In 2014, she moved to the University of Johannesburg taking over as Director of the Graduate School of Architecture, setting it up as an innovative architecture programme based on the Unit System previously established at the Architectural Association and the Graduate School of Design at Harvard University. In 2019, she took up the post Dean of the Bernard and Anne Spitzer School of Architecture, at the City College, New York, an opportunity to build on success at the University of Johannesburg. Unfortunately, for various reasons, her tenure in New York was short-lived, a consequence of “a textbook problem-woman-of-colour scenario, in which the black woman arrives enthusiastically in an organisation, hailed, but when she begins to question the organisation and hold people accountable, she’s quickly targeted and made to be the problem.”3
Following her stint in New York, Lokko moved to Ghana, where she has been working to set up the African Futures Institute, geared to challenge the status quo in architectural discourse and education in sub-Saharan Africa. In 2021 she was announced as curator for the 18th Venice Architecture Biennale, the first black curator of this. Lokko has emerged as one of the most prominent and progressive voices in post-colonial architecture and architectural education, a voice that has brought attention to the thorny issue of race and discrimination in the architectural profession.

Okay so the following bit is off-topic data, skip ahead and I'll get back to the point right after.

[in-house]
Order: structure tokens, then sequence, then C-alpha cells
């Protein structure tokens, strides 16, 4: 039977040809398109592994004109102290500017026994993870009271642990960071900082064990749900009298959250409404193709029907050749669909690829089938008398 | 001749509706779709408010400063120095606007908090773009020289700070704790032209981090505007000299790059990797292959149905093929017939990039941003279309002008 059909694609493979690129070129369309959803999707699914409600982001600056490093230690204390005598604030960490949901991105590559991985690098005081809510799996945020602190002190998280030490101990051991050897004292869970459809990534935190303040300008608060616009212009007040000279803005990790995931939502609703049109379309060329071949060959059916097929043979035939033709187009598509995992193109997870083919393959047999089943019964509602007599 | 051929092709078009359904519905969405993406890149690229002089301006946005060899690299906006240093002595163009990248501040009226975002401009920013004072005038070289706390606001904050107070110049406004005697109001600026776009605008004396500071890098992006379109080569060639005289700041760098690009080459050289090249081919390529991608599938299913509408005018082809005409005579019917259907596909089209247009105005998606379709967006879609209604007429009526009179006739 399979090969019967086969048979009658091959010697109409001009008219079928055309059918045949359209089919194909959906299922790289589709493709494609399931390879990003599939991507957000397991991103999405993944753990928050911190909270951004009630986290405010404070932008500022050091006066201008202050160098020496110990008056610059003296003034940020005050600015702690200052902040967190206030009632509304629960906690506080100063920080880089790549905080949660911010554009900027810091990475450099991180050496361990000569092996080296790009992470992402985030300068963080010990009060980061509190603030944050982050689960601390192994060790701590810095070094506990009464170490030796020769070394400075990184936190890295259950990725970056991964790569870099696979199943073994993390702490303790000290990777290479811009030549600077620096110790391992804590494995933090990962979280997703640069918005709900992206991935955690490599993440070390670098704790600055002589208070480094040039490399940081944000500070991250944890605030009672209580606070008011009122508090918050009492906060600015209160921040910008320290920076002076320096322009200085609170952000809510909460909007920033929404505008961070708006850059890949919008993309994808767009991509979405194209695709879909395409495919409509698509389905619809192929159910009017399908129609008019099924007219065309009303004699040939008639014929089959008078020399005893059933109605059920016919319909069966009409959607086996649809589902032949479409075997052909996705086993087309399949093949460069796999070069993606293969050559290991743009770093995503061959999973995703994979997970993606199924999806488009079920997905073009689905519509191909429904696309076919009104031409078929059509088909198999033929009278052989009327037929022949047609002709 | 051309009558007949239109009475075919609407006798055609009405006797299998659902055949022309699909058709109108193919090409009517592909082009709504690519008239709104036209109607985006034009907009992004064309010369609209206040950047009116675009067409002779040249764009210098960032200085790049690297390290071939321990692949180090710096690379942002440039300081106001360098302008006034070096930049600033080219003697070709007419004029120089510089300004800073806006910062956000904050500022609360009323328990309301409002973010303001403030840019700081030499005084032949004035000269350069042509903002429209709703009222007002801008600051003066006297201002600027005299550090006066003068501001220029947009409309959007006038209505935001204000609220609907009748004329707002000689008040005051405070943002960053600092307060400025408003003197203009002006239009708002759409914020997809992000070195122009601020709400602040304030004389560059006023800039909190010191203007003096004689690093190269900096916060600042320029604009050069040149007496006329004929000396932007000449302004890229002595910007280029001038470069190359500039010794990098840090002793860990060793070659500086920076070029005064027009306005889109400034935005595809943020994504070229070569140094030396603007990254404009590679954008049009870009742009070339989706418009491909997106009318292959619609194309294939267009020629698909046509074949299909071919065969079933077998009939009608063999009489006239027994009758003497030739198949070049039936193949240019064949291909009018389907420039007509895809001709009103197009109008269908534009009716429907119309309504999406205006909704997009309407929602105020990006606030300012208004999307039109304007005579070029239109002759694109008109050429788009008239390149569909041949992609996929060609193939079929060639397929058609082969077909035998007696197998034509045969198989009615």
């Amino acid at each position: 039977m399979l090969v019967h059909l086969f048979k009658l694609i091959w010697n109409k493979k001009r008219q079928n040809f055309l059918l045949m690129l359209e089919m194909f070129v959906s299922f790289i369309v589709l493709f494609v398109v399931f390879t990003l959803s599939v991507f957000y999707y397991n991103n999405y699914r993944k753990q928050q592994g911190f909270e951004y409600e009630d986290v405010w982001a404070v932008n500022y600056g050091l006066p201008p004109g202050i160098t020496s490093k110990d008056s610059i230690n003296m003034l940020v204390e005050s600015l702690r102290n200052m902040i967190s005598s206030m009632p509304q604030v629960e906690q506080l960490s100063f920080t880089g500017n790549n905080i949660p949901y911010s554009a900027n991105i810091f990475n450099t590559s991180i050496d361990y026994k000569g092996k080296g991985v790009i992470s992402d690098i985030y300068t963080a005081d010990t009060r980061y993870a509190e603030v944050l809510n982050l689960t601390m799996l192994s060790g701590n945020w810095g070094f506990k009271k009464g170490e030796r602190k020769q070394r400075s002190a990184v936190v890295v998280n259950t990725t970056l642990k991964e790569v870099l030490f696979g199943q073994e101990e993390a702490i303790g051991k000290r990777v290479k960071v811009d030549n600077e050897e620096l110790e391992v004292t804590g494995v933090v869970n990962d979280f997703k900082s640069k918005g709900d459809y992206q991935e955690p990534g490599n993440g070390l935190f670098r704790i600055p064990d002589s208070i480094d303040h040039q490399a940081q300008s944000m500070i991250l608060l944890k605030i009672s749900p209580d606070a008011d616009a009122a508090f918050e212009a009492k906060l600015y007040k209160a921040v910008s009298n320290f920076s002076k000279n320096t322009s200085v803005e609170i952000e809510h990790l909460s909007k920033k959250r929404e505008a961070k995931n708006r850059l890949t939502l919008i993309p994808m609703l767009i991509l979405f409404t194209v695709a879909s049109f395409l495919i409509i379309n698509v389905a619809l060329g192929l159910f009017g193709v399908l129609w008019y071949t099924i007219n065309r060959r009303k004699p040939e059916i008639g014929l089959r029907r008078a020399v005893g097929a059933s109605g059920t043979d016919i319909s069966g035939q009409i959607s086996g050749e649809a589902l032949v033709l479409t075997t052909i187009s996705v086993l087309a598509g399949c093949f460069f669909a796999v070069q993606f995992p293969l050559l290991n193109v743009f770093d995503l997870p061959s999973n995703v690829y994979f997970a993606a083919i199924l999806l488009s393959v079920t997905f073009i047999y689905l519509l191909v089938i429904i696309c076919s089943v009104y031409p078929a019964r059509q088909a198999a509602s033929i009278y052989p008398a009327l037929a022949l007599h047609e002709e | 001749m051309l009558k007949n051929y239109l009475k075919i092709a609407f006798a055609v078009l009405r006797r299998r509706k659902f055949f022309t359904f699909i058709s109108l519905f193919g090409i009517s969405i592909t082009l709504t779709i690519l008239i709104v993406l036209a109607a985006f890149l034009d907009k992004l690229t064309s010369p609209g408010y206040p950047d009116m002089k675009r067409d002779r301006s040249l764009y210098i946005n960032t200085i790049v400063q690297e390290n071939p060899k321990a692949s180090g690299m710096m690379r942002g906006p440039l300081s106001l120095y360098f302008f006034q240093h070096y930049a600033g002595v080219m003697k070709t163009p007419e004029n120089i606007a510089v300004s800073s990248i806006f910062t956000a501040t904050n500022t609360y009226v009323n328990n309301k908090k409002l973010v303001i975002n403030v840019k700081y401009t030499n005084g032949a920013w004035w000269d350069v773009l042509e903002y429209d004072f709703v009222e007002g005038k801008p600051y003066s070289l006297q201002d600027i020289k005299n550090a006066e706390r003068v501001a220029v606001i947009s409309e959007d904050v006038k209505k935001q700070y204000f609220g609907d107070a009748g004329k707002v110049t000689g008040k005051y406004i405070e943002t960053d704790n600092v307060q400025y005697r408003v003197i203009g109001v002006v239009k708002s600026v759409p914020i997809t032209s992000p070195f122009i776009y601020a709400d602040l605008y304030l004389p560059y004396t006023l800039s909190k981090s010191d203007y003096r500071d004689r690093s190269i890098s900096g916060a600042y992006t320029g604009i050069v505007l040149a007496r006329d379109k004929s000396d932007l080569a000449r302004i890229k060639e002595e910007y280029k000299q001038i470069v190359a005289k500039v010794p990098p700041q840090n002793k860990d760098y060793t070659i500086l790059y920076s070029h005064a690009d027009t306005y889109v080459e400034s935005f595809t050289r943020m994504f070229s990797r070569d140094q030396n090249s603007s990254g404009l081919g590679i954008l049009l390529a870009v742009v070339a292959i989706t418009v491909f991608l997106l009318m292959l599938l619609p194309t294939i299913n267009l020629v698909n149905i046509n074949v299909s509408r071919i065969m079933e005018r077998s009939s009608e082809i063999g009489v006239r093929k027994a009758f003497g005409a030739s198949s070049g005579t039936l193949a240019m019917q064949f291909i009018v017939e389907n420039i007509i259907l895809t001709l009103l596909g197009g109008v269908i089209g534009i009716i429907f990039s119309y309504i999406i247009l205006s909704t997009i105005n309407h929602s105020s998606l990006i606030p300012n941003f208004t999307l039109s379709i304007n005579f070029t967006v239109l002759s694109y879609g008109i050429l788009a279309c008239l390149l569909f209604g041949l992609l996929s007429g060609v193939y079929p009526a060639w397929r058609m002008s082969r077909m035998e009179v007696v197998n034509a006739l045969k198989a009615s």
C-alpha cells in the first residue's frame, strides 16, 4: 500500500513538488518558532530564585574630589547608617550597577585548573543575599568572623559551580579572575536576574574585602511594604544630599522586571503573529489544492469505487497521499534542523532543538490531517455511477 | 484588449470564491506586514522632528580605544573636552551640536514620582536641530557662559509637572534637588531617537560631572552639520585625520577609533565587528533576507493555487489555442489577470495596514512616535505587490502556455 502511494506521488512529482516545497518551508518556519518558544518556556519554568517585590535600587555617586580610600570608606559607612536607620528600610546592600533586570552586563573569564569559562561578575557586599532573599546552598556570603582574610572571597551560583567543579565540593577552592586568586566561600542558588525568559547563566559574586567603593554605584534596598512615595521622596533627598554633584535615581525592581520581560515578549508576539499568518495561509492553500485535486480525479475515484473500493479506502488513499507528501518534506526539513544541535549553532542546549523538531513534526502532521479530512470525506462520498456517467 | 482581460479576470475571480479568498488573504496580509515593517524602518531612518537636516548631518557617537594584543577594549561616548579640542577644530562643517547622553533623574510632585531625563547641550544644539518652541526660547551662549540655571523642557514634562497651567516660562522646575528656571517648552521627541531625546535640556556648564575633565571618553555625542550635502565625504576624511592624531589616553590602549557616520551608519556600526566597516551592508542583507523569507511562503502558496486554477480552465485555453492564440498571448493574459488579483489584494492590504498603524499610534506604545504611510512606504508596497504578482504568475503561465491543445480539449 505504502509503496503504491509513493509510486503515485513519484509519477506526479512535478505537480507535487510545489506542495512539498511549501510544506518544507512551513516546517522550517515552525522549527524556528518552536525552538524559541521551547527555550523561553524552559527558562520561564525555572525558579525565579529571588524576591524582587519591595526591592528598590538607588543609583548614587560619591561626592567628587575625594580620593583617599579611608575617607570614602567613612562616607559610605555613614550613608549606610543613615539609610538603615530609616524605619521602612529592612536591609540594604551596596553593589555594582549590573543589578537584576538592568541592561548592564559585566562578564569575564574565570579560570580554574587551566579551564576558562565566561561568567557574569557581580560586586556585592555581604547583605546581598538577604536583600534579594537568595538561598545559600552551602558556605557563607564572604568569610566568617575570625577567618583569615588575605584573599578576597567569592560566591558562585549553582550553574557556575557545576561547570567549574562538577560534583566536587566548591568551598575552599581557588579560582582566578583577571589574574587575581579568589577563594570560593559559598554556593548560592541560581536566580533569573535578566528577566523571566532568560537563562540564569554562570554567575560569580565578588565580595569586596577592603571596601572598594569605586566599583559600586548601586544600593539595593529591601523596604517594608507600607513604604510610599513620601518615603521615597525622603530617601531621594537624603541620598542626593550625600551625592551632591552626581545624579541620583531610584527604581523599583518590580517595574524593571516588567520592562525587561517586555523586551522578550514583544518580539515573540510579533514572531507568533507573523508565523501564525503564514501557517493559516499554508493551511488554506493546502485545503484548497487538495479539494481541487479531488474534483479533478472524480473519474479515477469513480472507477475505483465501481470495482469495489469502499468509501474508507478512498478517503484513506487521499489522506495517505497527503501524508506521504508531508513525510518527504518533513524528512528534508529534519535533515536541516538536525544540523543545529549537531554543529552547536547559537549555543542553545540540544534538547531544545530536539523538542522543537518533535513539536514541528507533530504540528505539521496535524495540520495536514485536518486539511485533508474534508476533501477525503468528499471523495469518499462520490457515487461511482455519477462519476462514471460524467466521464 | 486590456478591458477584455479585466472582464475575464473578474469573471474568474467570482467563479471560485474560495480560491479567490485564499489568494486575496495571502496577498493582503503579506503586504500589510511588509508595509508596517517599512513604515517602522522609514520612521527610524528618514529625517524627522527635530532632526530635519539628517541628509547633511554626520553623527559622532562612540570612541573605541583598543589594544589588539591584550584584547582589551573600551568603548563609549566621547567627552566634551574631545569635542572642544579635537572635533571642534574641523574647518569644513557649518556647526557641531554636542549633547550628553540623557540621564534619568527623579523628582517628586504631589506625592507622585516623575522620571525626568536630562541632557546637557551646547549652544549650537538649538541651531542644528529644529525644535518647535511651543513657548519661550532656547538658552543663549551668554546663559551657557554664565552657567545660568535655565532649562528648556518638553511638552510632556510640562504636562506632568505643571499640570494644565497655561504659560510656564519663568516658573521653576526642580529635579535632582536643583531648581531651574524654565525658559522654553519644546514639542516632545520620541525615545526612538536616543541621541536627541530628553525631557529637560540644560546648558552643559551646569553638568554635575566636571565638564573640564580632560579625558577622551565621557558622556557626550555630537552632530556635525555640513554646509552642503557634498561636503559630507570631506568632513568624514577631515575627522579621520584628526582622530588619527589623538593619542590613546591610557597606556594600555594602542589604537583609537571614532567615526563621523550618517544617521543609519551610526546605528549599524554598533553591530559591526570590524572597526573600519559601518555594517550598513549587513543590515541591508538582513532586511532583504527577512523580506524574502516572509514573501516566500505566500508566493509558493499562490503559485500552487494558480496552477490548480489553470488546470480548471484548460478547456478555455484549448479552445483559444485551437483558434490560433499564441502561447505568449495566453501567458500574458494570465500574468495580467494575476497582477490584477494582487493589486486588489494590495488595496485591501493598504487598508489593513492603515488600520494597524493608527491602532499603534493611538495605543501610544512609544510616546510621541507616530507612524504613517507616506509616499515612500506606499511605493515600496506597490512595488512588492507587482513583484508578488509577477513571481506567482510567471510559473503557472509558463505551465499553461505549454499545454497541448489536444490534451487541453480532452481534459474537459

Tara Gbolade is cofounder and director of London based Gbolade Design Studio. The Nigerian-born British architect has a diverse body of work to her credit and received recognition as a RIBAJ rising star in 2018. Gbolade completed her bachelors degree at the University of Liverpool and her masters degree at Newcastle University. She is passionate about ways and means by which architecture can help address the climate crisis, with Gbolade Design Studio signed up to the ‘Architects commitments and the RIBA 2030 Climate Challenge. Significantly, she has taken on one of the biggest challenges in architecture, addressing the need for inclusion of those from black, Asian and minority ethnic backgrounds in architecture education and practice. She is involved with the Paradigm Network which helps BAME individuals build connections within the group and beyond.